There are a few irons in the fire, some in education, some not. One may involve becoming a student again for a while. But without implying criticism of those who have helped me, I don’t think anyone should be under the impression that there is a lot of support out here for people in difficulties. Any hope of ‘obligation’ borne from years spent in public service is pie in the sky. Regrettably, I include my Union in that: I guess that regulation and legal constraints perhaps prevent them from doing more than offer very general observations. Which is all very well – but not especially helpful just at the time when one could do with a stronger lead.

One of my long-time correspondents has urged me to keep the blog going, so that is what I will do, albeit probably on an intermittent basis as and when something comment-worthy comes up. As he put it “There is unfinished business with the toxic culture in education.” Yes indeed: I now know of six people even in my small pool who are signed off/medicated for teaching-associated mental health problems, and many more who are at varying stages of unhappiness or distress with what the job is doing to them. This is not right.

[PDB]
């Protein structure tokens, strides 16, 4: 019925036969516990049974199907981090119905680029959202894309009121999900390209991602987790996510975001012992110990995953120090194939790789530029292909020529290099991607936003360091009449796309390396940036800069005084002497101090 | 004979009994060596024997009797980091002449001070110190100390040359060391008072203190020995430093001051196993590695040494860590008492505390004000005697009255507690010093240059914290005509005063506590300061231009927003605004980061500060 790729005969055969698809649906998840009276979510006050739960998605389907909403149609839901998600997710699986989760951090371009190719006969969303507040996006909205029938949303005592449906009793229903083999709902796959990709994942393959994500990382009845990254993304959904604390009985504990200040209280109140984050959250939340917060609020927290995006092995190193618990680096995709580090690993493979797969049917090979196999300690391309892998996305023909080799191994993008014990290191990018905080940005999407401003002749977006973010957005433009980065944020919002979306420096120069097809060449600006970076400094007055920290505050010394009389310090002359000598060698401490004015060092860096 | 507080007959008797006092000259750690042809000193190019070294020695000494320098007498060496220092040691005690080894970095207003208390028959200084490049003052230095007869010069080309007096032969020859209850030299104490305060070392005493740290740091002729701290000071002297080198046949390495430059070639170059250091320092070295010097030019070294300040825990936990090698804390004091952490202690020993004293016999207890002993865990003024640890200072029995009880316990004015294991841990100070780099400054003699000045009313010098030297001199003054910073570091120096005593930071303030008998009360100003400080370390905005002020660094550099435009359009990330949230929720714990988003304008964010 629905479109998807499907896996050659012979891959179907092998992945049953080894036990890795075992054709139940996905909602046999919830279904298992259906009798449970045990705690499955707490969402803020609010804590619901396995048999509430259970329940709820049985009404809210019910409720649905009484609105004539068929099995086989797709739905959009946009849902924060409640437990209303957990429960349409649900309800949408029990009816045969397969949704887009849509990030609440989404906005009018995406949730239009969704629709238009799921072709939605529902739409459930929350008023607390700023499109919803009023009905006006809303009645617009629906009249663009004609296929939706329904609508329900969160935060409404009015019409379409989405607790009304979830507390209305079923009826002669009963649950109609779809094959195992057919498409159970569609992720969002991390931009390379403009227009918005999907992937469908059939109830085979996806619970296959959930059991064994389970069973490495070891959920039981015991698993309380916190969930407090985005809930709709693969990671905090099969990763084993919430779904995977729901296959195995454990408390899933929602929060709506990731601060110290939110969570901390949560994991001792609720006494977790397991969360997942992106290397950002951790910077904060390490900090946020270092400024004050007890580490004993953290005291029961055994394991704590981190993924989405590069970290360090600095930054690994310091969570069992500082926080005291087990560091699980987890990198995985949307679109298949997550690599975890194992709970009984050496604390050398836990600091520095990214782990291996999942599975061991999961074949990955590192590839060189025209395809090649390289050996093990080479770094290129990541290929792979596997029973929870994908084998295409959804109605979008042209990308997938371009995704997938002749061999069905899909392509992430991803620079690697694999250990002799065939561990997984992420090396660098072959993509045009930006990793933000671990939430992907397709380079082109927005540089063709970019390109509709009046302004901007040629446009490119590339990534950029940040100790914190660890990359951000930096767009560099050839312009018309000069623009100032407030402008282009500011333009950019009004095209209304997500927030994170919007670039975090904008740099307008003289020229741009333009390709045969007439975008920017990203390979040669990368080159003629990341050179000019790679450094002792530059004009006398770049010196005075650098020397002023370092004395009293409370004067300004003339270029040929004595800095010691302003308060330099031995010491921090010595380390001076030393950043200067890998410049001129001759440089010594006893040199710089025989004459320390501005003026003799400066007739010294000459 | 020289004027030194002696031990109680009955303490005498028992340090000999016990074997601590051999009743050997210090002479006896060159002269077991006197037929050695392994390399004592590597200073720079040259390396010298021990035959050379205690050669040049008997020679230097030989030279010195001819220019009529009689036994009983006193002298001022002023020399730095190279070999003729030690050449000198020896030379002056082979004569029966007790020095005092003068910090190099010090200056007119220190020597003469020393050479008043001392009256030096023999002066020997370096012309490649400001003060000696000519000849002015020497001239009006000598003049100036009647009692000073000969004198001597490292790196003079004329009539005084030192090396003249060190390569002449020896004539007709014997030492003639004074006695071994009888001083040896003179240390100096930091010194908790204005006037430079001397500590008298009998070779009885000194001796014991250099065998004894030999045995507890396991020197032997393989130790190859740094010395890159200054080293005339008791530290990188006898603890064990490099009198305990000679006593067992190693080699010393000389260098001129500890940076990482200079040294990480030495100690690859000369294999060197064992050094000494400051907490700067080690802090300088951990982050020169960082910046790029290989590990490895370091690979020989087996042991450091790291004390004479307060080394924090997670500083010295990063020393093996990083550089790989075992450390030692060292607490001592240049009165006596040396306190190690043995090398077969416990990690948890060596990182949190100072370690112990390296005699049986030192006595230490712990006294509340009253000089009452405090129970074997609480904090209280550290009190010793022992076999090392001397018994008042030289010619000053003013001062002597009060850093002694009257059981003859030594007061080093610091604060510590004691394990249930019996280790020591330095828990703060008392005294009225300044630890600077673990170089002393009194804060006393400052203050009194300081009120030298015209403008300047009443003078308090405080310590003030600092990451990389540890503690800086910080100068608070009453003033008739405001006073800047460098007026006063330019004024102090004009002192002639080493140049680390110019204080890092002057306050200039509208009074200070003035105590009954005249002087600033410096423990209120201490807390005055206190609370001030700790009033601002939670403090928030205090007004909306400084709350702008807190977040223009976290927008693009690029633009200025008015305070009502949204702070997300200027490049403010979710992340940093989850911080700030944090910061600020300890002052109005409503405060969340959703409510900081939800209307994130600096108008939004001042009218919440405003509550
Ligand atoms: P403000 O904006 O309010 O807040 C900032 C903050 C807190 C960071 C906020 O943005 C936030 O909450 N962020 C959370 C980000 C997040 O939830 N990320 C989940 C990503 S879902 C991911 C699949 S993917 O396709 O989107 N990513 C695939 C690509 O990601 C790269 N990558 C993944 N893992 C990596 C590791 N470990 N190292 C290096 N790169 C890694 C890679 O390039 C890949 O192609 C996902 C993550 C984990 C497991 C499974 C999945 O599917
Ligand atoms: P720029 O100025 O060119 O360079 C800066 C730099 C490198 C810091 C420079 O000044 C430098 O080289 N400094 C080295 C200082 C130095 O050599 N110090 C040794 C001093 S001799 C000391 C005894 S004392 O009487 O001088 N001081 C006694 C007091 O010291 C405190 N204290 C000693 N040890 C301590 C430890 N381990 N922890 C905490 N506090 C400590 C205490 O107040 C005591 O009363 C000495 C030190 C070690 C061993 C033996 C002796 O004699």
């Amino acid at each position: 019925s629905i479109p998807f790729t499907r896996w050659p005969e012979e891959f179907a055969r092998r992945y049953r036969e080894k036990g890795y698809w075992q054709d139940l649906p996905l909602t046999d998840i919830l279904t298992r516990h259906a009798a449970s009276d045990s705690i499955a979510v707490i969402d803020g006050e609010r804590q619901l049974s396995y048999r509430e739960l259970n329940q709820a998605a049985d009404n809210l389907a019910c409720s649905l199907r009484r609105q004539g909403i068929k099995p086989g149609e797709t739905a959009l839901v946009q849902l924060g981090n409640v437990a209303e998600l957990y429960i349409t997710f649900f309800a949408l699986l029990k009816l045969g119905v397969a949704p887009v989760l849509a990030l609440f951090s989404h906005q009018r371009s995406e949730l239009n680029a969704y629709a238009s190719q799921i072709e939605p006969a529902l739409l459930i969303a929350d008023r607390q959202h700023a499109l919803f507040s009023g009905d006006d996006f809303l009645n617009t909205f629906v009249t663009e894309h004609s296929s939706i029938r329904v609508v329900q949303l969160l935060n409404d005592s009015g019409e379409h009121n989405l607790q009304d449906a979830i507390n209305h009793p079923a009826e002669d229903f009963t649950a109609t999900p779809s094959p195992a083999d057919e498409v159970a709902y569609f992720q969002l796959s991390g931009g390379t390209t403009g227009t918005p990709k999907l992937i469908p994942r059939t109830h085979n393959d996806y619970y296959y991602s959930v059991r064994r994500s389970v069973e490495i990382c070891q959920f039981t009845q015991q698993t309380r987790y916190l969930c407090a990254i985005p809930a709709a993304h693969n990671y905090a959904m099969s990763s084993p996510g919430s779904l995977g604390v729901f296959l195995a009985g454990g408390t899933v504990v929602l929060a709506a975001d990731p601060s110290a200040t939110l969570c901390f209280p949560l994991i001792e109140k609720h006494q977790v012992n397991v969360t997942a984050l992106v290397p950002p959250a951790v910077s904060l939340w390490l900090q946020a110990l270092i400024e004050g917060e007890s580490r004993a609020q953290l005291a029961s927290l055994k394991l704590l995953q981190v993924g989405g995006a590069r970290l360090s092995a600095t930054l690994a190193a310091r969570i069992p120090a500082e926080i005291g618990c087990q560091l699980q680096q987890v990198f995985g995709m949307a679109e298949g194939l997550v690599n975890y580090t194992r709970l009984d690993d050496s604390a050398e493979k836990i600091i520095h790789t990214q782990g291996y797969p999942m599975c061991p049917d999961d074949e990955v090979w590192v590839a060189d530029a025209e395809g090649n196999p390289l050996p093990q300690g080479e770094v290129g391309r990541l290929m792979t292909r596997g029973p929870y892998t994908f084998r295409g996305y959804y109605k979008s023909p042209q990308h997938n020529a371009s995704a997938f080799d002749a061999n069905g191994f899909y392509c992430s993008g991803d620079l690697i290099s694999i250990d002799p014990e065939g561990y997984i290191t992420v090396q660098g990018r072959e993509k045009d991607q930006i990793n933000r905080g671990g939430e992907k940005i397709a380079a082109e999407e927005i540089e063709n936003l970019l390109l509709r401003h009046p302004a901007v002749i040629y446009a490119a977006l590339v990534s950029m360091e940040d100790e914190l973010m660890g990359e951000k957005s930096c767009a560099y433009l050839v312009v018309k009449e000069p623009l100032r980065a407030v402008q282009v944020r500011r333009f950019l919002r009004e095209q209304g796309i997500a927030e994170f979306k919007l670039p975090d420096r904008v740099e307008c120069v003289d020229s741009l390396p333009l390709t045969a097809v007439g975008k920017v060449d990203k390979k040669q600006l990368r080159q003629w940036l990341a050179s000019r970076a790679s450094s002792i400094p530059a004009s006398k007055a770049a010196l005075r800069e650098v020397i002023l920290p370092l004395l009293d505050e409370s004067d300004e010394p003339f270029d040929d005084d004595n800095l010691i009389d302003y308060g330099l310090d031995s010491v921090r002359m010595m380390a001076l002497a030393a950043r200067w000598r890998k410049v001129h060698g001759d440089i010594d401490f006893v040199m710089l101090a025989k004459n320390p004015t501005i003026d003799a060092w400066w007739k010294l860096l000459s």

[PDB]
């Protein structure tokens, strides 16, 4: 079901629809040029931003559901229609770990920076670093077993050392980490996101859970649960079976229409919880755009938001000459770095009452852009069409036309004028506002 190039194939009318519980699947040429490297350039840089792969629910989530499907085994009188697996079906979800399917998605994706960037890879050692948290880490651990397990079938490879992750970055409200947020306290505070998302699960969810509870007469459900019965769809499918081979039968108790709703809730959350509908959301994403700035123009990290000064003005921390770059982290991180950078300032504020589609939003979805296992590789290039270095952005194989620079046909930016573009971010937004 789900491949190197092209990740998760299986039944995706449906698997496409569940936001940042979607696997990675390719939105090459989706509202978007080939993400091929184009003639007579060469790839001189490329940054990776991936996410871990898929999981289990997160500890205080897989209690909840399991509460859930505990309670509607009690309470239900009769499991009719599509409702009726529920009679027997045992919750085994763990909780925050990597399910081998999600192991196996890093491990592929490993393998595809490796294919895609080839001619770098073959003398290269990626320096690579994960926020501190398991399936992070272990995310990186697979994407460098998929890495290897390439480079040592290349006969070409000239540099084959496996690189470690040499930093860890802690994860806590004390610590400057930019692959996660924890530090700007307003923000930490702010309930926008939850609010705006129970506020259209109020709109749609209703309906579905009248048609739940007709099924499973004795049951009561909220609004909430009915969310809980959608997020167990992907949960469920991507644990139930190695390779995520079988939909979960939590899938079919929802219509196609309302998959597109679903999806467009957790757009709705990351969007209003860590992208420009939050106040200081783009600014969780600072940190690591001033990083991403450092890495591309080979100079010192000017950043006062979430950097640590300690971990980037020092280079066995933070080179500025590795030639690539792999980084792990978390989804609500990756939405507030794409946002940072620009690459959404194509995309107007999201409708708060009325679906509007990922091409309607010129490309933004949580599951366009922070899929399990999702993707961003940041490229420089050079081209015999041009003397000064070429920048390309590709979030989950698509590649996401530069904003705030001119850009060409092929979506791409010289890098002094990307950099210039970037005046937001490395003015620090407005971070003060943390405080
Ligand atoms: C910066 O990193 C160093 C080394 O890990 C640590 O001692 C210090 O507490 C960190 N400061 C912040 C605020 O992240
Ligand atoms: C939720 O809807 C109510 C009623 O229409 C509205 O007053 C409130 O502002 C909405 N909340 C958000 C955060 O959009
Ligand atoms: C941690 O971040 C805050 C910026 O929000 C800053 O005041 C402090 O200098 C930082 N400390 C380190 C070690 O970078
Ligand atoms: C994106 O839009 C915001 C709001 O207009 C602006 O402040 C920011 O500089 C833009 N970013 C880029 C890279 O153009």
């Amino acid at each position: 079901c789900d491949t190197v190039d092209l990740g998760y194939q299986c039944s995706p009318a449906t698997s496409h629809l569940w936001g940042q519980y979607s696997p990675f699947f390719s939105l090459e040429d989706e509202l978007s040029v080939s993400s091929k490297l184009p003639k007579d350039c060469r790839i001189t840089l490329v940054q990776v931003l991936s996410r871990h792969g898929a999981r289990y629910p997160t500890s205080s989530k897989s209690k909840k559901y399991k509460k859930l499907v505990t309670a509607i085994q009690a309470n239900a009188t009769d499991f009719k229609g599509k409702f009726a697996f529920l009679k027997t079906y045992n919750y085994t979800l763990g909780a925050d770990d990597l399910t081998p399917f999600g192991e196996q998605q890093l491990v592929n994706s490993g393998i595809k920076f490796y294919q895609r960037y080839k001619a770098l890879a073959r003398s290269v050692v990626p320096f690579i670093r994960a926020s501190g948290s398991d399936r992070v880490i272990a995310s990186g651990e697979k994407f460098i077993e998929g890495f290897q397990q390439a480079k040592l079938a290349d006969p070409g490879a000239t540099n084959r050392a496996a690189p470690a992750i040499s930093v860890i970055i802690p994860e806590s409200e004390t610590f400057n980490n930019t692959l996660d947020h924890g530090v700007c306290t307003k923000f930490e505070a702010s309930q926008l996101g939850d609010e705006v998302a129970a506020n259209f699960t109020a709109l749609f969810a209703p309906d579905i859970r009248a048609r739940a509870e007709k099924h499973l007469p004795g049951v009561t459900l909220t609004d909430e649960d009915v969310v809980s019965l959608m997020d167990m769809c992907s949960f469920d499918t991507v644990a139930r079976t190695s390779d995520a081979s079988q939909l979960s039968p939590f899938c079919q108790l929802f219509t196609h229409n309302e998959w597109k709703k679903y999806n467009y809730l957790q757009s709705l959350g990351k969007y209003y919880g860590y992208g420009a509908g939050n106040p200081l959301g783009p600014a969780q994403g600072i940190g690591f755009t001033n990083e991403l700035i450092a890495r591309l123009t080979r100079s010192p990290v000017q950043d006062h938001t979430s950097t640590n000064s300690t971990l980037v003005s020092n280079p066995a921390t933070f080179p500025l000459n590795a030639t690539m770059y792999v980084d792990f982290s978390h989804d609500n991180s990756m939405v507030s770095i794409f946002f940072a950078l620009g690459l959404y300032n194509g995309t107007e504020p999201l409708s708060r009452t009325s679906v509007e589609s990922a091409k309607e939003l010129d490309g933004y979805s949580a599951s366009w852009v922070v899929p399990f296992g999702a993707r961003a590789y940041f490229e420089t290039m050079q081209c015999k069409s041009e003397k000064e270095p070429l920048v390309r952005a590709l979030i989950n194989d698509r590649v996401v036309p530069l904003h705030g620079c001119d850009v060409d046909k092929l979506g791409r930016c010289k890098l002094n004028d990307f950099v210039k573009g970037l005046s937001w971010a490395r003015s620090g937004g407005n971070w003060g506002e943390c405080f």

I suppose it is unsurprising that a forceful personal experience makes one more aware of ‘issues’ but once there, the situation seems obvious. Even amongst the zealots who often manage education, it must take a particularly callous person not to be concerned for the mental health of one’s staff. Which is not to say they don’t exist; how they manage not to see either the damage being done to their own institutions or the massive irony of the supposedly life-affirming education sector being toxic to those within it, is beyond my understanding. Of my original group of close colleagues, the last one left the school in question at the end of last term, for largely similar reasons. One might hope that those in charge would reflect on why they are losing good teachers – though I suspect they won’t. Management blindness is too self-confirming for that.